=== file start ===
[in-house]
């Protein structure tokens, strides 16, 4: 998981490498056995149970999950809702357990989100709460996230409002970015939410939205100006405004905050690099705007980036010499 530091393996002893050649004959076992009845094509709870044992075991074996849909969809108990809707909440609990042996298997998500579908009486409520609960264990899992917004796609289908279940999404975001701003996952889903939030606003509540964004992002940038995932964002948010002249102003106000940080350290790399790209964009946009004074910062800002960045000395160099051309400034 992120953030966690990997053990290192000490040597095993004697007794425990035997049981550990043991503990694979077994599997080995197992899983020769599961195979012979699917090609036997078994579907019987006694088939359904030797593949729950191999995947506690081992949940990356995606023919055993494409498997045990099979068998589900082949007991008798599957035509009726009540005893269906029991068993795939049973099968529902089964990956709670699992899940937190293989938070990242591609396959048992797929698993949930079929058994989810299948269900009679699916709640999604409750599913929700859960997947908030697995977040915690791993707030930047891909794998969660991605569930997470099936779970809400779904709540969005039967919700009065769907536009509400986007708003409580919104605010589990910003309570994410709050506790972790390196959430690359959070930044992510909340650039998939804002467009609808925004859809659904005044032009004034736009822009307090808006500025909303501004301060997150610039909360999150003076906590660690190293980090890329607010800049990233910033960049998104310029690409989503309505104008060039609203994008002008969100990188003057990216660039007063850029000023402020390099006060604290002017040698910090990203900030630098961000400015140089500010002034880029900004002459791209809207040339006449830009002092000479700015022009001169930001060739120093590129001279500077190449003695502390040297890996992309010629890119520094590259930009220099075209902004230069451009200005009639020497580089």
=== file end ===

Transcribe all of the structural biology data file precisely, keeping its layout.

[in-house]
């Protein structure tokens, strides 16, 4: 998981490498056995149970999950809702357990989100709460996230409002970015939410939205100006405004905050690099705007980036010499 530091393996002893050649004959076992009845094509709870044992075991074996849909969809108990809707909440609990042996298997998500579908009486409520609960264990899992917004796609289908279940999404975001701003996952889903939030606003509540964004992002940038995932964002948010002249102003106000940080350290790399790209964009946009004074910062800002960045000395160099051309400034 992120953030966690990997053990290192000490040597095993004697007794425990035997049981550990043991503990694979077994599997080995197992899983020769599961195979012979699917090609036997078994579907019987006694088939359904030797593949729950191999995947506690081992949940990356995606023919055993494409498997045990099979068998589900082949007991008798599957035509009726009540005893269906029991068993795939049973099968529902089964990956709670699992899940937190293989938070990242591609396959048992797929698993949930079929058994989810299948269900009679699916709640999604409750599913929700859960997947908030697995977040915690791993707030930047891909794998969660991605569930997470099936779970809400779904709540969005039967919700009065769907536009509400986007708003409580919104605010589990910003309570994410709050506790972790390196959430690359959070930044992510909340650039998939804002467009609808925004859809659904005044032009004034736009822009307090808006500025909303501004301060997150610039909360999150003076906590660690190293980090890329607010800049990233910033960049998104310029690409989503309505104008060039609203994008002008969100990188003057990216660039007063850029000023402020390099006060604290002017040698910090990203900030630098961000400015140089500010002034880029900004002459791209809207040339006449830009002092000479700015022009001169930001060739120093590129001279500077190449003695502390040297890996992309010629890119520094590259930009220099075209902004230069451009200005009639020497580089």